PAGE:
Dieter Daniels

  • Net Pioneers 1.0

    Net Pioneers 1.0

    Contextualizing Early Net-Based Art

    Dieter Daniels and Gunther Reisinger

    “Net art is seen as an archaeology of the future, drawing on the past (especially of modernism) and producing a complex interaction of unrealized past potential and Utopian futures...”—Julian Stallabrass

    Net Pioneers 1.0 discusses media art history with a new, interdisciplinary look at the historical, social, and economic dynamics of our contemporary, networked society.

    The hype around Net-based art began in the early 1990s, before the Internet had become a commodity. It developed in skeptical parallel to the rise and decline of the new economy. But why does this chapter of art history appear to end so suddenly? Is it that the idea of Net-based art involving itself in a revolutionary spirit in a networked society failed? One might equally well argue that it was far too successful simply to become another media-art genre. Looking today at the social, aesthetic, and conceptual approaches of the early 1990s presented in this book, it is clear that most of them have in fact come true, if in ways other than intended.

    The contributions cover a wide variety of topics, ranging from art-scholarly methodological debate (Bentkowska-Kafel, Kuni), source-critical analysis (Reisinger), archiving, exhibition, and analytical practice (Ernst, London, Paul, Sakrowski) to media-philosophical aspects (Ries) and technical and artistic innovations (Daniels).

    Co-published with the Ludwig Boltzmann Institute Media.Art.Research

    Contributors Anna Bentkowska-Kafel, Wolfgang Ernst, Verena Kuni, Barbara London, Christiane Paul, Robert Sakrowski, Marc Ries, Julian Stallabrass

    • Hardcover $26.00

Contributor

  • MediaArtHistories

    MediaArtHistories

    Oliver Grau

    Leading scholars take a wider view of new media, placing it in the context of art history and acknowledging the necessity of an interdisciplinary approach in new media art studies and practice.

    Digital art has become a major contemporary art form, but it has yet to achieve acceptance from mainstream cultural institutions; it is rarely collected, and seldom included in the study of art history or other academic disciplines. In MediaArtHistories, leading scholars seek to change this. They take a wider view of media art, placing it against the backdrop of art history. Their essays demonstrate that today's media art cannot be understood by technological details alone; it cannot be understood without its history, and it must be understood in proximity to other disciplines—film, cultural and media studies, computer science, philosophy, and sciences dealing with images.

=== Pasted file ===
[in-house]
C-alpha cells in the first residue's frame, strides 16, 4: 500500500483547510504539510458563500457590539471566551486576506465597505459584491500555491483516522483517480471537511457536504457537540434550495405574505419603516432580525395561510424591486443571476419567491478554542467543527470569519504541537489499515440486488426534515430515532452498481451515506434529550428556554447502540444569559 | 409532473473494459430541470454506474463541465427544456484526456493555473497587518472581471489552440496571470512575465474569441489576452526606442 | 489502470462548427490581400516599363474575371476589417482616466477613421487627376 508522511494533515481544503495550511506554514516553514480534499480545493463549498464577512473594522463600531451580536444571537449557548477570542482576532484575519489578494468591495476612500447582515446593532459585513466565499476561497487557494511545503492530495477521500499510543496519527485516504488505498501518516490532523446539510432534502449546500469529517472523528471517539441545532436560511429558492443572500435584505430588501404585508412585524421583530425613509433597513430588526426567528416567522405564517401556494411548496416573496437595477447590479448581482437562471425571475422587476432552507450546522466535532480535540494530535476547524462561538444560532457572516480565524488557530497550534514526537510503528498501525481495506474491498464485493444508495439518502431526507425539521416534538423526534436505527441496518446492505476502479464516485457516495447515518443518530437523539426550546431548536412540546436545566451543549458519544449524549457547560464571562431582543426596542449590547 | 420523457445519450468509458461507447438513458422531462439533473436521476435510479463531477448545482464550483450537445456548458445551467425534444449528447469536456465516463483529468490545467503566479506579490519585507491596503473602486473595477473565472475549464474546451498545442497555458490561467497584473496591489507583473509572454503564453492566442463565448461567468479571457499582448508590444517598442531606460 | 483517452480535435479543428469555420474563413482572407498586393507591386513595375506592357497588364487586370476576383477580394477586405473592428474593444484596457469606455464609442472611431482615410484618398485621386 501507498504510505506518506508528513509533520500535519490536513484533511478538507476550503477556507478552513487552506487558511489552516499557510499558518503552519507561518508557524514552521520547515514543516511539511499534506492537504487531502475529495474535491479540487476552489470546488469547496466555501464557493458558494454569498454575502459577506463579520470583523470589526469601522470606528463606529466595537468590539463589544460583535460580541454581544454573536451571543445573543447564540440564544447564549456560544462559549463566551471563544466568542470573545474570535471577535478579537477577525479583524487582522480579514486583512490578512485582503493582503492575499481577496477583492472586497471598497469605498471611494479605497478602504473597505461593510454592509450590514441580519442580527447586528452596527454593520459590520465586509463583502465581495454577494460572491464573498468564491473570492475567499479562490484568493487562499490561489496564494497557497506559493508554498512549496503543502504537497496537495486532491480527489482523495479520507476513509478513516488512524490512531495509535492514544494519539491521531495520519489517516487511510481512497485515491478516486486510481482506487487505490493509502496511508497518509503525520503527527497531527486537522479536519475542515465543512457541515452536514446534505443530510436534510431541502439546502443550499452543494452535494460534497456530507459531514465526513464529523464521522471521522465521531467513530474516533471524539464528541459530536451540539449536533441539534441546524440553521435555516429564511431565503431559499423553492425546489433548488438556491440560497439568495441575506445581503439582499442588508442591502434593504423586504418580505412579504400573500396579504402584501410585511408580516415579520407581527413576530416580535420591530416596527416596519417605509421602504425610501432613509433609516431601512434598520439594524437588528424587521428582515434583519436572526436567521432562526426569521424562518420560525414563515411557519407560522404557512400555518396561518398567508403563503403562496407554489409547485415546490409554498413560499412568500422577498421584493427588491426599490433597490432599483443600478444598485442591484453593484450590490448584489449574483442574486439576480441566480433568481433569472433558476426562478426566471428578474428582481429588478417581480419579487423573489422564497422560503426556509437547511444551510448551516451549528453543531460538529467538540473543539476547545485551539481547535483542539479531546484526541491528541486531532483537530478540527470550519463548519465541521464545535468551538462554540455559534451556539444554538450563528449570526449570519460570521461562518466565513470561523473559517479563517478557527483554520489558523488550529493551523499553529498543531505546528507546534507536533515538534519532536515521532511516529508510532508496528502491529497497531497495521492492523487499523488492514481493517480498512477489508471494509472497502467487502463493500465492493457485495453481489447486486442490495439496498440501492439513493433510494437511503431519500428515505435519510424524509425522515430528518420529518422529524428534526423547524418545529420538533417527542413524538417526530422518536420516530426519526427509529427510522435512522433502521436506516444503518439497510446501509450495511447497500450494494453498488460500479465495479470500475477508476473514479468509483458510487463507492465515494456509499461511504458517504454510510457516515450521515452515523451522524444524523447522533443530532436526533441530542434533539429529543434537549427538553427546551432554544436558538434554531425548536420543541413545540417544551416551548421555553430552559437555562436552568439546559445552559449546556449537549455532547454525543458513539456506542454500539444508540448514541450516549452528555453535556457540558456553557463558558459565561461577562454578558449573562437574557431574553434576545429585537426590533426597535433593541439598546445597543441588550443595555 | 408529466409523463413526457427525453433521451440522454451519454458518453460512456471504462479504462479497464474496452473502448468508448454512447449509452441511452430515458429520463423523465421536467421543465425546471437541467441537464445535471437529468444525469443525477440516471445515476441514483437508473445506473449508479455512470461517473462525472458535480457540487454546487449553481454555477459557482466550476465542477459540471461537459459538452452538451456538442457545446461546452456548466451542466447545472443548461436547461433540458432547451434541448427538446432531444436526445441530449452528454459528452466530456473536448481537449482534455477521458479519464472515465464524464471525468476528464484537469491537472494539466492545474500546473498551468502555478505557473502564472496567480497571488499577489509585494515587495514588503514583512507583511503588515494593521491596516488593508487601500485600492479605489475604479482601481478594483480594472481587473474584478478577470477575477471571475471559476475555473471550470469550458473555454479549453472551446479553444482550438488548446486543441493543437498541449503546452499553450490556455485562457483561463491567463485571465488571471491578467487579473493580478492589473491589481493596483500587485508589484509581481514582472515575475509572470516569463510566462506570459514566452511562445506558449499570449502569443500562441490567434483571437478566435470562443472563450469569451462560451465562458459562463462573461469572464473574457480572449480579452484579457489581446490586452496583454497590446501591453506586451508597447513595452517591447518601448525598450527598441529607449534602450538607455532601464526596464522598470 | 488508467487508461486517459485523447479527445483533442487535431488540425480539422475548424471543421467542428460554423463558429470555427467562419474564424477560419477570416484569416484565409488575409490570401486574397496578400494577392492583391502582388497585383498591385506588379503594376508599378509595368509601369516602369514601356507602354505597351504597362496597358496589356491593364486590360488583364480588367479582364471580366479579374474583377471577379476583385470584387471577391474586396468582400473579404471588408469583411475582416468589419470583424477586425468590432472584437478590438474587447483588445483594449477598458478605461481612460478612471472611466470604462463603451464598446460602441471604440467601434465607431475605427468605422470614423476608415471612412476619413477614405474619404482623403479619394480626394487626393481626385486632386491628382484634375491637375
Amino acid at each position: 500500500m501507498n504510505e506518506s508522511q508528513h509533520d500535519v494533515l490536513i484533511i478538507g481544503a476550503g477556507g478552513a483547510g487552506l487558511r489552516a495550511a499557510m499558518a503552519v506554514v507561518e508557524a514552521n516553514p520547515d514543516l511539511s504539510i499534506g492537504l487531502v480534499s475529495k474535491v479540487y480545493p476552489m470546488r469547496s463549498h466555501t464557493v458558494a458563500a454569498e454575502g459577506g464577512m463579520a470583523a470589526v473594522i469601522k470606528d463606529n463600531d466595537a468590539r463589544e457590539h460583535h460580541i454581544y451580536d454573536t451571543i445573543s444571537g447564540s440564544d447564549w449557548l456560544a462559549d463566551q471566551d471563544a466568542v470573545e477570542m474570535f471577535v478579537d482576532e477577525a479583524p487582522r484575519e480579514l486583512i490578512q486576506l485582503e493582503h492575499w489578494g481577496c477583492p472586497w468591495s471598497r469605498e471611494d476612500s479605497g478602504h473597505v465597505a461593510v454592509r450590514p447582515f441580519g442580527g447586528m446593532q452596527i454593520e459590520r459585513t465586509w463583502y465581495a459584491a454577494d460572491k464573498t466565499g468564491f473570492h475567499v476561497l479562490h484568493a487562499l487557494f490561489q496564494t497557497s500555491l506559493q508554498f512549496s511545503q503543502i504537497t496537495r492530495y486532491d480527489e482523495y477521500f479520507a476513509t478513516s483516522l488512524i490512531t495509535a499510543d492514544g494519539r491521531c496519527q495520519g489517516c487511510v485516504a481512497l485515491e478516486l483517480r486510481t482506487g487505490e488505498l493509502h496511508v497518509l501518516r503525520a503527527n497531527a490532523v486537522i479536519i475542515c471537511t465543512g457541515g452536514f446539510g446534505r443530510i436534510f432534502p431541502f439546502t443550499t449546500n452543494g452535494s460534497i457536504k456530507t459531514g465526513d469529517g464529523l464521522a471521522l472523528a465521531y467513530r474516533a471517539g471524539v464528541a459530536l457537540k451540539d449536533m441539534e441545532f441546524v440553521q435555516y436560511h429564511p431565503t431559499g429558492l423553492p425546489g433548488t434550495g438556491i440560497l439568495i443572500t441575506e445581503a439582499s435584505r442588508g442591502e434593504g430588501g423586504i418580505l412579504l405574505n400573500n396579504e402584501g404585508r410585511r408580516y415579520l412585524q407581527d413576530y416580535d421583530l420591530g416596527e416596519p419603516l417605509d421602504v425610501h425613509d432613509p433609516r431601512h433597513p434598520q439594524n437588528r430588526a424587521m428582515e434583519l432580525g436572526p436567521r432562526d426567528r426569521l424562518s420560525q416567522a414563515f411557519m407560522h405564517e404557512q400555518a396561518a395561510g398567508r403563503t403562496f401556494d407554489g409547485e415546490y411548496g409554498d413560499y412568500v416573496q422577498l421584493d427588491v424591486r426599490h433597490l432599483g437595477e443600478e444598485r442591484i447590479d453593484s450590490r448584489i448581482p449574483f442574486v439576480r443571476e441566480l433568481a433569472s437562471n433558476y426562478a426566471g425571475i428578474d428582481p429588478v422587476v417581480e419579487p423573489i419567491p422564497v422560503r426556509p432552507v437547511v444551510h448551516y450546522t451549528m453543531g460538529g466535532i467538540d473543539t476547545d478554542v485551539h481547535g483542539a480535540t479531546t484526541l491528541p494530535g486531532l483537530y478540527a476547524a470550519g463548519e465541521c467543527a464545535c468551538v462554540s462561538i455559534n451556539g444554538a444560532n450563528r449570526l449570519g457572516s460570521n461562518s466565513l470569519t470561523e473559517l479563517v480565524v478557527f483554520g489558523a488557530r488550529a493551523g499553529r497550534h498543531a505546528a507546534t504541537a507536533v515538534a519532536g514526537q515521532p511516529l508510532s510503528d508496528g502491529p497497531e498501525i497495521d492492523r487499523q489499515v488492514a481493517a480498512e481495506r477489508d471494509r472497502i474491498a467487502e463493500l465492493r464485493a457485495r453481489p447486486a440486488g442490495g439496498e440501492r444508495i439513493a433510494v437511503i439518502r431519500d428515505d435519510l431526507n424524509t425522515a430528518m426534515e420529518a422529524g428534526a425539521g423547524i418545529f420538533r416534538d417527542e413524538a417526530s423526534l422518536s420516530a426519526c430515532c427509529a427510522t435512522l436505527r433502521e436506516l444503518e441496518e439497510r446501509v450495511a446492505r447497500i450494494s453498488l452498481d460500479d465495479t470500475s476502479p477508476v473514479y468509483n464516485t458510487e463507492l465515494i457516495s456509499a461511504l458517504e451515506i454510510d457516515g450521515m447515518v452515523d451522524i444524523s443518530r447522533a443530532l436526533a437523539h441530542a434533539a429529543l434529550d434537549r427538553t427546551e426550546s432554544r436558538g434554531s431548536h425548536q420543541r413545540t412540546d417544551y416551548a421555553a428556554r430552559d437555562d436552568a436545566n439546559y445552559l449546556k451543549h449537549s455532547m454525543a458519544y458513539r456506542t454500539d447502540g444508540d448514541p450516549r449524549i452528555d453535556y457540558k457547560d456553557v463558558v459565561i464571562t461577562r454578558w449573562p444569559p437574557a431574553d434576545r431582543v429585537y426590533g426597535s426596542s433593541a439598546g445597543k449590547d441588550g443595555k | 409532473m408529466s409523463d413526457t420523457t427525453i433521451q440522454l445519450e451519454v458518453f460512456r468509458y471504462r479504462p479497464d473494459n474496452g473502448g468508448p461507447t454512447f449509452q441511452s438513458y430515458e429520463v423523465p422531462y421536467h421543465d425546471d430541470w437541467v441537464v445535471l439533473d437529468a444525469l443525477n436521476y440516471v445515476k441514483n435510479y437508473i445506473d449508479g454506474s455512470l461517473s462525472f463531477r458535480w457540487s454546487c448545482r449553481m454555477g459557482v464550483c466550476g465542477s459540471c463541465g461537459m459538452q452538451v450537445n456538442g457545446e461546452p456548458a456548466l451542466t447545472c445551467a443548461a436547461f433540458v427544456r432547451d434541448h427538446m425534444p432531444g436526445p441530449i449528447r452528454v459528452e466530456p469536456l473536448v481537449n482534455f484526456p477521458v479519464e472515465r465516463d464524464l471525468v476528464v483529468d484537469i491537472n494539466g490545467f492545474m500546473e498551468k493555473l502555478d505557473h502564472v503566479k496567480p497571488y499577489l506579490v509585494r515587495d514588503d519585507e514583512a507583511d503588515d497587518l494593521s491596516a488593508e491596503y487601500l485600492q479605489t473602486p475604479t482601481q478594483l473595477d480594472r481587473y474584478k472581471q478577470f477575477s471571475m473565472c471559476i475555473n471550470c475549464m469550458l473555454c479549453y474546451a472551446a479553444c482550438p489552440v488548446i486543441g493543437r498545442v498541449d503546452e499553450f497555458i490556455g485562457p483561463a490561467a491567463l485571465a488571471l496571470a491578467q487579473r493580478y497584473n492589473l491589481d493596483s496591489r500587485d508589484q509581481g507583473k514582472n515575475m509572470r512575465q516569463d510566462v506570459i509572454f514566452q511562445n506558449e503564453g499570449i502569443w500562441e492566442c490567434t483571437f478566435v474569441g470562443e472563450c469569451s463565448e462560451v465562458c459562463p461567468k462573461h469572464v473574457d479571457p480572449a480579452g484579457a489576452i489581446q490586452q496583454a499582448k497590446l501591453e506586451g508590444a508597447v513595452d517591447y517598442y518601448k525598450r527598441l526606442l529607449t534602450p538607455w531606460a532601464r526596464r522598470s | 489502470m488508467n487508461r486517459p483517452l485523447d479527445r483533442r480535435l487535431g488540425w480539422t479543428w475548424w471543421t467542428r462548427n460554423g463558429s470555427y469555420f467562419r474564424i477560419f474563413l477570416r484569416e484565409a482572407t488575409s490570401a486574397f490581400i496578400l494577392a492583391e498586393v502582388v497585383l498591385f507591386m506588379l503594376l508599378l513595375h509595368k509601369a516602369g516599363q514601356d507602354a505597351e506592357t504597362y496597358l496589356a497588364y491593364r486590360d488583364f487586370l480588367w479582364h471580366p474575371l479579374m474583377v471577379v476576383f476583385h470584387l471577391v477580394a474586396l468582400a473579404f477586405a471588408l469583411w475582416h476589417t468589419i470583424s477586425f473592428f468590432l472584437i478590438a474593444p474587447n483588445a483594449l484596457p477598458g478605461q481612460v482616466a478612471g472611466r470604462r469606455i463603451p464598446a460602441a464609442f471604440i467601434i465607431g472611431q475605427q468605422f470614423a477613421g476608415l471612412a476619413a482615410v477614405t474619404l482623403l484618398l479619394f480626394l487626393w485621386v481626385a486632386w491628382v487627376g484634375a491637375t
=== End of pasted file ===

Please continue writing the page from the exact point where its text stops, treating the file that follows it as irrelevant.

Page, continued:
Contributors trace the evolution of digital art, from thirteenth-century Islamic mechanical devices and eighteenth-century phantasmagoria, magic lanterns, and other multimedia illusions, to Marcel Duchamp's inventions and 1960s kinetic and op art. They reexamine and redefine key media art theory terms—machine, media, exhibition—and consider the blurred dividing lines between art products and consumer products and between art images and science images. Finally, MediaArtHistories offers an approach for an interdisciplinary, expanded image science, which needs the "trained eye" of art history.

    Contributors Rudlof Arnheim, Andreas Broeckmann, Ron Burnett, Edmond Couchot, Sean Cubitt, Dieter Daniels, Felice Frankel, Oliver Grau, Erkki Huhtamo, Douglas Kahn, Ryszard W. Kluszczynski, Machiko Kusahara, Timothy Lenoir, Lev Manovich, W.J.T. Mitchell, Gunalan Nadarajan, Christiane Paul, Louise Poissant, Edward A. Shanken, Barbara Maria Stafford, and Peter Weibel

    • Hardcover $43.00 £35.00
    • Paperback $30.00 £25.00